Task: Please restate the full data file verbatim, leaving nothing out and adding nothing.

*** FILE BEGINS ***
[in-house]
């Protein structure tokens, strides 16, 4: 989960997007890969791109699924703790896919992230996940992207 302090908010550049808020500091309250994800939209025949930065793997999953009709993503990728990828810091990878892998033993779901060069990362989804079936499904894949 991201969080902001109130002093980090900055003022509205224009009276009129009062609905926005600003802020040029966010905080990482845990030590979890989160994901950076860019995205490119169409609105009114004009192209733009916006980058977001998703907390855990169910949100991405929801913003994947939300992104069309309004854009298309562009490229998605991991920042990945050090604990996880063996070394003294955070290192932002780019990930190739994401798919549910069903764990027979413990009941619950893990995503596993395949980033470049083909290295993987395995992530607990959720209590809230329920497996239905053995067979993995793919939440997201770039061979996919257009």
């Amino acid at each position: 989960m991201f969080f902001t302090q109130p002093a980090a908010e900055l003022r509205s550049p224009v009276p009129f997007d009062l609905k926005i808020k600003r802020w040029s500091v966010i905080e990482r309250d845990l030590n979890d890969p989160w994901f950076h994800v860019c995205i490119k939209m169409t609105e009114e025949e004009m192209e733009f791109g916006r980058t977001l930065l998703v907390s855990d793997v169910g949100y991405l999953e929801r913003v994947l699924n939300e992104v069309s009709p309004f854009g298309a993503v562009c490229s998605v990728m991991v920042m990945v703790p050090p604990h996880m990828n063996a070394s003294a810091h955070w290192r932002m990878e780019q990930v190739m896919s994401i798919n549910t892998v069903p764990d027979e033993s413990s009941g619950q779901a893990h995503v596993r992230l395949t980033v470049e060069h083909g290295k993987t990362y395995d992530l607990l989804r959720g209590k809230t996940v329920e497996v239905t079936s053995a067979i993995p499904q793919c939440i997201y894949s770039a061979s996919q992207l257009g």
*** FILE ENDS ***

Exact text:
[in-house]
């Protein structure tokens, strides 16, 4: 989960997007890969791109699924703790896919992230996940992207 302090908010550049808020500091309250994800939209025949930065793997999953009709993503990728990828810091990878892998033993779901060069990362989804079936499904894949 991201969080902001109130002093980090900055003022509205224009009276009129009062609905926005600003802020040029966010905080990482845990030590979890989160994901950076860019995205490119169409609105009114004009192209733009916006980058977001998703907390855990169910949100991405929801913003994947939300992104069309309004854009298309562009490229998605991991920042990945050090604990996880063996070394003294955070290192932002780019990930190739994401798919549910069903764990027979413990009941619950893990995503596993395949980033470049083909290295993987395995992530607990959720209590809230329920497996239905053995067979993995793919939440997201770039061979996919257009």
């Amino acid at each position: 989960m991201f969080f902001t302090q109130p002093a980090a908010e900055l003022r509205s550049p224009v009276p009129f997007d009062l609905k926005i808020k600003r802020w040029s500091v966010i905080e990482r309250d845990l030590n979890d890969p989160w994901f950076h994800v860019c995205i490119k939209m169409t609105e009114e025949e004009m192209e733009f791109g916006r980058t977001l930065l998703v907390s855990d793997v169910g949100y991405l999953e929801r913003v994947l699924n939300e992104v069309s009709p309004f854009g298309a993503v562009c490229s998605v990728m991991v920042m990945v703790p050090p604990h996880m990828n063996a070394s003294a810091h955070w290192r932002m990878e780019q990930v190739m896919s994401i798919n549910t892998v069903p764990d027979e033993s413990s009941g619950q779901a893990h995503v596993r992230l395949t980033v470049e060069h083909g290295k993987t990362y395995d992530l607990l989804r959720g209590k809230t996940v329920e497996v239905t079936s053995a067979i993995p499904q793919c939440i997201y894949s770039a061979s996919q992207l257009g």